What South Sudan needs are not the campaigns of wars, as being frequently prescribed by some elements. What we need, and the youth must be bold on them, are clean running water, good housing conditions, electricity as our land is blessed with two rivers, constant sunshine and a wind that blows from east to west and from south to north. We have these potential sources of energy since the era of Adam and Eve. Yet we haven’t fixed any of them. I know some of us are uncomfortable with these words, but know one thing: Tell the truth and you will be free, the scripture tells us.
The reality of our time does not follow the above tenet. In fact, the reverse is true in our country: Follow the politicians, spread their lies, polish their bad deeds, fight in their wars or in a war they created, and you will share in their ill-gotten wealth. That if one is blind to their deceit, certainly, a meal will be on one’s table. So our slogan these days is that one must reap what one sows not, but the benefit of lies – not that a man must eat what he sows. Follow a politician and get redeemed from poverty, we seem to be saying this. And I mean all of us, including the ones reading this message here. That is why some are inventing for themselves such honorifics as “Mr. Rich For Live”, yet barely give an account of whether these riches are genuine.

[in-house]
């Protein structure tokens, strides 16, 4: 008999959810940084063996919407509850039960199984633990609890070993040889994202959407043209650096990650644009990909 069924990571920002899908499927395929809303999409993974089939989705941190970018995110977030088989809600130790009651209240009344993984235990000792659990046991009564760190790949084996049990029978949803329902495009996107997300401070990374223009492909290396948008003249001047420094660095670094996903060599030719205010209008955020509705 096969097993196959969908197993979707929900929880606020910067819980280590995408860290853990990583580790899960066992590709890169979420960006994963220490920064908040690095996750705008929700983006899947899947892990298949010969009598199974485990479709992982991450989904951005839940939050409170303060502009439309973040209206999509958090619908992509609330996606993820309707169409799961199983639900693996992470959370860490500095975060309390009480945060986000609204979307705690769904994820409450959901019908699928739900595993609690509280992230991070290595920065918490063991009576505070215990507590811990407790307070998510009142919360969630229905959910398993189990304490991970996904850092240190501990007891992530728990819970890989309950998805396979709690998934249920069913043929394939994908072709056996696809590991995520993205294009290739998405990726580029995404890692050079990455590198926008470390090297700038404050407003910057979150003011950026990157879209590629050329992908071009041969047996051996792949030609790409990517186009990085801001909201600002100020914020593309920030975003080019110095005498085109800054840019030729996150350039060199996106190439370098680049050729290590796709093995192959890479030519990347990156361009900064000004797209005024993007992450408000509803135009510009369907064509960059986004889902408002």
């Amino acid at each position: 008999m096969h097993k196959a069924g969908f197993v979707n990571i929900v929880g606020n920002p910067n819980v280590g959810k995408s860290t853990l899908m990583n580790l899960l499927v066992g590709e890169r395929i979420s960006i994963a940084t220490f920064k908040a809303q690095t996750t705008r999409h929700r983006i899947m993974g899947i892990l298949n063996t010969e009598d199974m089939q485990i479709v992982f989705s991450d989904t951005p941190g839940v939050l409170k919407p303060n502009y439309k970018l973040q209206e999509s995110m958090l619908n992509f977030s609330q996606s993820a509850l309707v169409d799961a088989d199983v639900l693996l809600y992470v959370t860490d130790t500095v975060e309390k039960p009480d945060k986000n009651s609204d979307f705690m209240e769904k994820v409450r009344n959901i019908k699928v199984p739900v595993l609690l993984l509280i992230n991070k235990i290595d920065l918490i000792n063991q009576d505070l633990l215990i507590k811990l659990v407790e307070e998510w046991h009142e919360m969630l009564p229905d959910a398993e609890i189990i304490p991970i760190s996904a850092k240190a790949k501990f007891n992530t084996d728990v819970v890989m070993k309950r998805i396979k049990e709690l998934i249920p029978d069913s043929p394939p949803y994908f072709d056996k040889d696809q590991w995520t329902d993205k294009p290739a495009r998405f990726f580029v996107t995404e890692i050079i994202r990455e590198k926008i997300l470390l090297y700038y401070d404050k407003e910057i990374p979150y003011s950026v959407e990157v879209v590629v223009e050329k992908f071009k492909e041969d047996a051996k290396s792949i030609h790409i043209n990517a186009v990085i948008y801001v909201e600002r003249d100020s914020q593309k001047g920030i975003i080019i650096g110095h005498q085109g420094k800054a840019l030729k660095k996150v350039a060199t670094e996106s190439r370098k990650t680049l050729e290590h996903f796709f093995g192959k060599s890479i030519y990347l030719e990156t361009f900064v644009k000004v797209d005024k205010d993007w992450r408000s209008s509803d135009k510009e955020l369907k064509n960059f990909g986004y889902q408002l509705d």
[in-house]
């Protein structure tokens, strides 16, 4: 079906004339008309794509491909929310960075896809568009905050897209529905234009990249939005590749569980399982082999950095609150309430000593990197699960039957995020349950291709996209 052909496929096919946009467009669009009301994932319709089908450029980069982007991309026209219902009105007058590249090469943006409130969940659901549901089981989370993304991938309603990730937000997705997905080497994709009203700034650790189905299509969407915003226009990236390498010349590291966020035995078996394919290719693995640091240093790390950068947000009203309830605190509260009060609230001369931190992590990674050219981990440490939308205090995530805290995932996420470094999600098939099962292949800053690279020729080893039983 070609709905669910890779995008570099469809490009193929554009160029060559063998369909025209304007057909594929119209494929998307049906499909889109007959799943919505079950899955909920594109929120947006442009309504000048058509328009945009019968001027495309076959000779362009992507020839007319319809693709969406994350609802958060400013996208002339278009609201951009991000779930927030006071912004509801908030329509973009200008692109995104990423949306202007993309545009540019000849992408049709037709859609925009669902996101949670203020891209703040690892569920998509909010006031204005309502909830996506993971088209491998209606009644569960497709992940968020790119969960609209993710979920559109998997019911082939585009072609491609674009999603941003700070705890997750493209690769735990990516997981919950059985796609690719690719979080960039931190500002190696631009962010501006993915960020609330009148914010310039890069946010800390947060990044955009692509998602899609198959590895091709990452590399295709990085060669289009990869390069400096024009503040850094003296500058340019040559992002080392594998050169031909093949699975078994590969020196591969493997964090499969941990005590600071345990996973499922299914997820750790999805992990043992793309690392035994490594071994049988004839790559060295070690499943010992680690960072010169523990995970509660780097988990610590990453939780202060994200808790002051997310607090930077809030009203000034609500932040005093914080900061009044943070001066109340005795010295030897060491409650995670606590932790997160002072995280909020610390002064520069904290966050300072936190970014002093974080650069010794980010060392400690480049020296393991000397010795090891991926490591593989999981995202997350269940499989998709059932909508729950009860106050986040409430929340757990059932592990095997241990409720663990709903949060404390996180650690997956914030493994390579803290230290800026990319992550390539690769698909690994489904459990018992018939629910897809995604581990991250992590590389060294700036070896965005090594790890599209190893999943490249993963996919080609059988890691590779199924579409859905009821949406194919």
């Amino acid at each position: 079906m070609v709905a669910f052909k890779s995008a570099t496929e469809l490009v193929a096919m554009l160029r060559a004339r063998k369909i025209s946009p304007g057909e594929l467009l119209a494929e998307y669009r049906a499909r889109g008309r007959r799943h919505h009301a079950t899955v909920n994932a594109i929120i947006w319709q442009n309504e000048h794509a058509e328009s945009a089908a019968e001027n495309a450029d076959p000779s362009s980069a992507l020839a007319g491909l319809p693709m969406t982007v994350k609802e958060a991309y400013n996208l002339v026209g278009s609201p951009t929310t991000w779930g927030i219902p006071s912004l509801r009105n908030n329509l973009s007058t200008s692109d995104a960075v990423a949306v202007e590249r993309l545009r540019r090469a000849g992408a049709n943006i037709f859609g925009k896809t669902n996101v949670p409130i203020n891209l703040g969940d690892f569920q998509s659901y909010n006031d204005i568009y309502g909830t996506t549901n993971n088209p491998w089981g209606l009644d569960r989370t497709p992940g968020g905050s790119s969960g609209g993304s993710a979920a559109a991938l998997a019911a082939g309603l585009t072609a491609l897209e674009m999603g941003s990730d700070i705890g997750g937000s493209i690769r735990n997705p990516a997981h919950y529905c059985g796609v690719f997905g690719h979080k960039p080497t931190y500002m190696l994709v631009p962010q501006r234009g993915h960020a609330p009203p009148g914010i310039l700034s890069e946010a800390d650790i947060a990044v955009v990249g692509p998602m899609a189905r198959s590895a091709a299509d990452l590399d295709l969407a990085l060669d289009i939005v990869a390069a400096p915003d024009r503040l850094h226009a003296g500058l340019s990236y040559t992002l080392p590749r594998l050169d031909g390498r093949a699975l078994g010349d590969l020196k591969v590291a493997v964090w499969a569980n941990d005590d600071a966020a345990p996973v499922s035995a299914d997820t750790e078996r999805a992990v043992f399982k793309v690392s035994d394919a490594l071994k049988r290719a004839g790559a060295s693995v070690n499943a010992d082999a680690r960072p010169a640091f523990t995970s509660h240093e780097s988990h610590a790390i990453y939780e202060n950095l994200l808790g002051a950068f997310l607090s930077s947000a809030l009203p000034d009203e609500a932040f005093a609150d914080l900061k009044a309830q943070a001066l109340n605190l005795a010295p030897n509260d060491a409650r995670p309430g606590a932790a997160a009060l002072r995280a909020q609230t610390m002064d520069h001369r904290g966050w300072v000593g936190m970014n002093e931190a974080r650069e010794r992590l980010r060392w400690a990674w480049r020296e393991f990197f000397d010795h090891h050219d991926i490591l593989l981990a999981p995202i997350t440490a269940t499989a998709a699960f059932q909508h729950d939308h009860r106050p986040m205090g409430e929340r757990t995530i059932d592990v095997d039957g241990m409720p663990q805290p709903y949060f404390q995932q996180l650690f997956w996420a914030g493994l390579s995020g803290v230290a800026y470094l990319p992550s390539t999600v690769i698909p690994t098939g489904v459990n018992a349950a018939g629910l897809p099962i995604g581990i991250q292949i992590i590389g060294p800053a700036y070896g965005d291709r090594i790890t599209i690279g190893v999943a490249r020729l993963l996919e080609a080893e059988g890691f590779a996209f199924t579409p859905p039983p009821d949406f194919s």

In plain words, we shall never have anything accomplished if we don’t change our current ways. From one administration to another nothing will be surely done, if our attitudes remain the same. We shall never forge a good relationship among ourselves and work together to create independent institutions that can protect the rights of all South Sudanese, be it the Constitution or the civil society. Nor shall we altogether submit a petition on education for all boys and girls alike, that generations of South Sudanese should not be left behind again in this region, in this era where knowledge is power.
And let me add this, at this point in time, at this very hour, in this very minute, where education is the “hard currency” we all need and can attain if made available to all of us, there is no reason as to why a child in Boma shouldn’t receive the same education as the one in Juba. And a child in Raja should compete for the same chance with the one in Rejaf. Likewise, a child from Torit should sit on the same table of brotherhood and sisterhood with the one from Tonj, and share issues that matter to them both. And a child from Aweil can share the same benefits as the one from Awerial. These are what we must work for and achieve by constantly engaging our politicians, and refuse any destructive ideas from anyone, including them. We know where and how far we have come, because our history is rich. And it is time to define what we want the future world to remember us for. Let’s get started.
Thank you so much for the valuable time we have shared. It is highly appreciated.
The author is Dr Deng Ezekiel Ezra, a medical doctor currently a Paediatric Registrar at Adama University, Ethiopia. He can be reached at firstname.lastname@example.org.